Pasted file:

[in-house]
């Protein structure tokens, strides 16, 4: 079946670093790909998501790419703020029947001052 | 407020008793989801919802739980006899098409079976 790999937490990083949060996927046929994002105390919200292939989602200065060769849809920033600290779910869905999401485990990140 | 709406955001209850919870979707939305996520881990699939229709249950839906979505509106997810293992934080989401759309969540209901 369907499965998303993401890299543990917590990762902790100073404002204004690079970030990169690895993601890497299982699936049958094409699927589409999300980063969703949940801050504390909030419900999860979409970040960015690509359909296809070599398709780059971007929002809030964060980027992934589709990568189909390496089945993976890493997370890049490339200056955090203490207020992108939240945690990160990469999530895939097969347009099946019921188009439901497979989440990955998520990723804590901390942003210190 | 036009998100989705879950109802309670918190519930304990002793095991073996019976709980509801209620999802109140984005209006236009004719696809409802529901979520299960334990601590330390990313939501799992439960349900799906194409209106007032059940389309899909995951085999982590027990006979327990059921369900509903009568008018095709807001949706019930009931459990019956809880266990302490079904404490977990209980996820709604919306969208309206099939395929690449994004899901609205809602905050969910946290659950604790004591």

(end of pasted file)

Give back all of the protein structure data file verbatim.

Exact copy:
[in-house]
């Protein structure tokens, strides 16, 4: 079946670093790909998501790419703020029947001052 | 407020008793989801919802739980006899098409079976 790999937490990083949060996927046929994002105390919200292939989602200065060769849809920033600290779910869905999401485990990140 | 709406955001209850919870979707939305996520881990699939229709249950839906979505509106997810293992934080989401759309969540209901 369907499965998303993401890299543990917590990762902790100073404002204004690079970030990169690895993601890497299982699936049958094409699927589409999300980063969703949940801050504390909030419900999860979409970040960015690509359909296809070599398709780059971007929002809030964060980027992934589709990568189909390496089945993976890493997370890049490339200056955090203490207020992108939240945690990160990469999530895939097969347009099946019921188009439901497979989440990955998520990723804590901390942003210190 | 036009998100989705879950109802309670918190519930304990002793095991073996019976709980509801209620999802109140984005209006236009004719696809409802529901979520299960334990601590330390990313939501799992439960349900799906194409209106007032059940389309899909995951085999982590027990006979327990059921369900509903009568008018095709807001949706019930009931459990019956809880266990302490079904404490977990209980996820709604919306969208309206099939395929690449994004899901609205809602905050969910946290659950604790004591």